For seven weeks this summer, unencumbered by budgets, permits, or other pesky constraints, a small army of Santa Barbara architects let their imaginations run wild with possibilities for a State Street of the future. The intensely collaborative and creative design exercise, known as a charrette and in this instance done virtually, generated an array of options for a post-COVID downtown with fewer cars and far more housing. None of the proposals are binding in any way and instead are meant to kick-start conversations among the public and city leaders.
“Our city is dealing with a confluence of three major crises: a worldwide pandemic, a dramatic economic crisis, and a housing crisis,” said Detty Peikert in the opening remarks of a two-hour Zoom presentation put on last Thursday by the Santa Barbara chapter of the American Institute of Architects (AIA). “The confluence of these crises has created a watershed moment for the city, not unlike the 1925 earthquake. It is these unprecedented events that are outside of our control that create the very opportunity to realize positive change.”
The ideas put forth, accompanied by bright illustrations and detailed explanations, ranged from the marvelous to the mundane ― from water elements and sky bridges and a sprawling mixed-use project called El Pulpo (“The Octopus”) to permeable pavement and bike parking. Some seemed almost immediately feasible while others felt far too ambitious. All of the brainstorming efforts, however, were premised on the widely held belief that building apartments, creating open space, and establishing a permanent State Street promenade are the three key ingredients for a recharged commercial core.
As ambitious as they got, the architects took pains to preserve the city’s classic Spanish colonial character in their sketches and renderings. “We have an established community identity, one that we will not abandon,” explained Lauralee Anderson. “But we will expand upon this sense of place that we’ve created, and it will be flexible and adaptable for decades to come.” More than one presenter described State Street as the “spinal column” of downtown and the envisioned parklets, plazas, and walkways as the “connective tissue” between its businesses and living spaces.
A number of engineers, landscape architects, interior designers, transportation specialists, and others also took part in the charrette. The nearly 160 total participants divided into 16 teams with each team focusing either on State Street itself or the adjoining individual blocks. Vertical additions and rooftop gardens were common themes. So were bicycles and trolleys sharing the promenade with pedestrians.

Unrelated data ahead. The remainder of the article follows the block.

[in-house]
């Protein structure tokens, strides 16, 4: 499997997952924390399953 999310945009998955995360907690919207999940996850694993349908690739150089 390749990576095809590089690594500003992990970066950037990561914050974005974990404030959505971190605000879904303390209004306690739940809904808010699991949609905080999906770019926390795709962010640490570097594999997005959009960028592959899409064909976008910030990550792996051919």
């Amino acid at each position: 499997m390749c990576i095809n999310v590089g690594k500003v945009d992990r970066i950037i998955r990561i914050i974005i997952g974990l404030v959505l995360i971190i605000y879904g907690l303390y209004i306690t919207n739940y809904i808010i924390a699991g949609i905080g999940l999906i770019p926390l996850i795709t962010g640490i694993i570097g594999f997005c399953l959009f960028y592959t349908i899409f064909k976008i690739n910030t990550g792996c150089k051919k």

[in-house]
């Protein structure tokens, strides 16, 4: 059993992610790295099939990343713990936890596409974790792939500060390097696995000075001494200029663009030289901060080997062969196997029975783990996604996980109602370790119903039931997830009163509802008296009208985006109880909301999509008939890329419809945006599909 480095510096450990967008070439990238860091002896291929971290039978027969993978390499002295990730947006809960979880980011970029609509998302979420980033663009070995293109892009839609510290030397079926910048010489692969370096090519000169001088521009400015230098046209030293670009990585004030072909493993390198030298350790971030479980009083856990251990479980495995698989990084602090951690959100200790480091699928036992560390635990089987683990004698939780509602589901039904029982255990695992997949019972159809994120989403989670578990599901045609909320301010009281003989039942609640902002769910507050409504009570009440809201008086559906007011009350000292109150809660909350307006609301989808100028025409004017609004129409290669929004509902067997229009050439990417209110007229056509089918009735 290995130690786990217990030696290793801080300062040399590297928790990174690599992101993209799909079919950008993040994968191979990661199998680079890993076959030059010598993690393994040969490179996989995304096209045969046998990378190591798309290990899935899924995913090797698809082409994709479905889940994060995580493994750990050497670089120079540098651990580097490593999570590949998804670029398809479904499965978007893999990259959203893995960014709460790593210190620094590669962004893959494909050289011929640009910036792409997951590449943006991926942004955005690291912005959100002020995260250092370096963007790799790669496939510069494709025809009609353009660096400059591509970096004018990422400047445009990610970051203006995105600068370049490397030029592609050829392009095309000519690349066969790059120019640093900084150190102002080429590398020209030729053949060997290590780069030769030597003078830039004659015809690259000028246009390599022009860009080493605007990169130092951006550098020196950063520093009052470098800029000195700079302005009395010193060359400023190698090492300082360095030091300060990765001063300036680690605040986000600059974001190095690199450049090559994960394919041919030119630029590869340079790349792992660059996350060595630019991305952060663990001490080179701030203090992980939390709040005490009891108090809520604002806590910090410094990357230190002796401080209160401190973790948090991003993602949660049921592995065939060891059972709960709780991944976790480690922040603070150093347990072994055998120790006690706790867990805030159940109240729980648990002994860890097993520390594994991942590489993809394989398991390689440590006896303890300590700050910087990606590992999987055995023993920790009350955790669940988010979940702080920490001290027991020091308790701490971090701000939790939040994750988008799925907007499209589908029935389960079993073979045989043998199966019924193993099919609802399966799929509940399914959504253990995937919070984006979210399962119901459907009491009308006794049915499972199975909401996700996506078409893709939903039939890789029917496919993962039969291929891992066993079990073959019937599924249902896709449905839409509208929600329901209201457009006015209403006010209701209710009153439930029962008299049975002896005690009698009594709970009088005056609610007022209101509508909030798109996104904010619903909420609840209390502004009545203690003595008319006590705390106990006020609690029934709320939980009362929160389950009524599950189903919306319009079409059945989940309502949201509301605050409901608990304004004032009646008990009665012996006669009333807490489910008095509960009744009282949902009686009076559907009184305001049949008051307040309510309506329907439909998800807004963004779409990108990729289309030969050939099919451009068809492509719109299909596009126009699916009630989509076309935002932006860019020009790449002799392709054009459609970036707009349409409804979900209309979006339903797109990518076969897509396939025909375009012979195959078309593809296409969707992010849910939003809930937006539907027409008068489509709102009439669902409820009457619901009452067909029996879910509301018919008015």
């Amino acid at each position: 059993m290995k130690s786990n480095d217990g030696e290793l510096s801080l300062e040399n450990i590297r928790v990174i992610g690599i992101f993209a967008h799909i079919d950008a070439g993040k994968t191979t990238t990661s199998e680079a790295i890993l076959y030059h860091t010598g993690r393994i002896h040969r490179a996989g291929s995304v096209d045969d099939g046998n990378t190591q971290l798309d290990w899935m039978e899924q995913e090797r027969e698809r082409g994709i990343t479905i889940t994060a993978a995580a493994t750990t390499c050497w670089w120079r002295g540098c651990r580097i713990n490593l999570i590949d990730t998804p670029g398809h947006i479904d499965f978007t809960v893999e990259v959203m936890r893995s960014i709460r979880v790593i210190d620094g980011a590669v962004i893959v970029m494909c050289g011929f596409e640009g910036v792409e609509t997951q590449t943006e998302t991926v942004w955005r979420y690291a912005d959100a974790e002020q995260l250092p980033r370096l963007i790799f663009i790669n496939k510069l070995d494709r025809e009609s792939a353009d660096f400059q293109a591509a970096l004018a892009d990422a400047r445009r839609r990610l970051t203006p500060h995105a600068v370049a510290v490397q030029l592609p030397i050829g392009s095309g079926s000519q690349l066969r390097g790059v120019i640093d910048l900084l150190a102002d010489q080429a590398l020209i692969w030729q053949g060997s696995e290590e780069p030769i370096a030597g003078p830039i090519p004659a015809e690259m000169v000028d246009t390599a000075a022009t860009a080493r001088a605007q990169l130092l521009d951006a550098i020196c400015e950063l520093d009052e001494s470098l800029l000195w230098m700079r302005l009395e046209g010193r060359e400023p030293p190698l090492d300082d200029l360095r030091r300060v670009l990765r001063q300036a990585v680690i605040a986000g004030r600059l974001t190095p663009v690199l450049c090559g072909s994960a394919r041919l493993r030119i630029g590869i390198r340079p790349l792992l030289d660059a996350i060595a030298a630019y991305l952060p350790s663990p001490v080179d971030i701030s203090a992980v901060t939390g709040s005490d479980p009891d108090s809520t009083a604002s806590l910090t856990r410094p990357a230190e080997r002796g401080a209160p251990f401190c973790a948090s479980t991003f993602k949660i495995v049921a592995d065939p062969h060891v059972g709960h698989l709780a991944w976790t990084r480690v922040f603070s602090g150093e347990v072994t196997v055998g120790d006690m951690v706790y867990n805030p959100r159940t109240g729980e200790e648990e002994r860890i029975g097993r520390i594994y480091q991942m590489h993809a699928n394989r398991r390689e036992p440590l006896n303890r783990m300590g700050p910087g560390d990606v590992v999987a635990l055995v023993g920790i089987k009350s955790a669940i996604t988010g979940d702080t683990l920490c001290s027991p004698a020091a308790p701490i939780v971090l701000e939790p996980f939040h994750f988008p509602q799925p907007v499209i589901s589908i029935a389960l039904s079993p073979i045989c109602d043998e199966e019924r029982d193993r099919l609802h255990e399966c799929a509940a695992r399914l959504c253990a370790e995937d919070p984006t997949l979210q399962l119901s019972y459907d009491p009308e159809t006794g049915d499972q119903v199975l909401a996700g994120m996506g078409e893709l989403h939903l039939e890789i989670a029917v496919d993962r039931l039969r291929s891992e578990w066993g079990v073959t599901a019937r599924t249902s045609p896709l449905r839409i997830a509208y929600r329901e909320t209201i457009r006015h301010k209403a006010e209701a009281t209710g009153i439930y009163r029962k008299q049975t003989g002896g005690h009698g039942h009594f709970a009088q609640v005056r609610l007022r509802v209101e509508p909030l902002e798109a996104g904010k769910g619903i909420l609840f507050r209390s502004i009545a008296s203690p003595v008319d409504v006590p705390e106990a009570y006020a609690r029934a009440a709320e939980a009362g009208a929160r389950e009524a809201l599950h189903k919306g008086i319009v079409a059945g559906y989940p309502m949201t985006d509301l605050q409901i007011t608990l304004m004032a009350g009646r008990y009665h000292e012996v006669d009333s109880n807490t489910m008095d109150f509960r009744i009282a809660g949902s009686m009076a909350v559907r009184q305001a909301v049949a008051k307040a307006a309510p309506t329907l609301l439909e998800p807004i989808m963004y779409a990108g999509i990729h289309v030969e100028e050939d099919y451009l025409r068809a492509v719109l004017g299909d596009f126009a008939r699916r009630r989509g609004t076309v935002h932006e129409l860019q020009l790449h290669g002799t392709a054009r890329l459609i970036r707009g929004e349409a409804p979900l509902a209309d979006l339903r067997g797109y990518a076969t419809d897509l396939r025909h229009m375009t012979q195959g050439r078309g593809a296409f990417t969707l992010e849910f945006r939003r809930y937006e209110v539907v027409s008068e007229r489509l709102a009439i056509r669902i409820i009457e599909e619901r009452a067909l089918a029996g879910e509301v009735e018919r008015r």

Among the variety of schemes offered Thursday were a creek walk with restaurants and art pieces; the underpass repurposed into a music pavilion; a courtyard that replaces the Macy’s building and connects to De la Guerra Plaza; gateways that mark special districts like the Funk Zone and the Presidio; Copenhagen-inspired mixed-use projects with housing at ground level and commercial units above; converting the Lyons building into a school; converting the Balboa building to micro-unit apartments of 300 square feet; an outdoor library, dog park, climbing wall, playground, and permanent farmers’ market set right on State; using sandstone, manzanita, hummingbird sage, and other natural front-country elements in landscape designs; and so on.
The full presentation and accompanying visuals are available in the video posted above and the slideshow below. Large poster boards of the proposals can also be viewed in the windows of the former Wendy Foster and Forever 21 buildings on the corner of State and Canon Perdido. The materials will soon be shared with city decision makers, including the City Council, Planning Commission, and design review boards.
If any ideas are adopted, they ought to be carried out in a “Santa Barbara style — full of inspired creativity,” said architect Ellen Bildsten, who noted that the charrette took many of its cues from a community survey that drew 5,000 responses on what residents want for a new downtown. “Broad inclusivity and participation is encouraged and necessary as we work together,” she said.
Every day, the staff of the Santa Barbara Independent works hard to sort out truth from rumor and keep you informed of what’s happening across the entire Santa Barbara community. Now there’s a way to directly enable these efforts. Support the Independent by making a direct contribution or with a subscription to Indy+.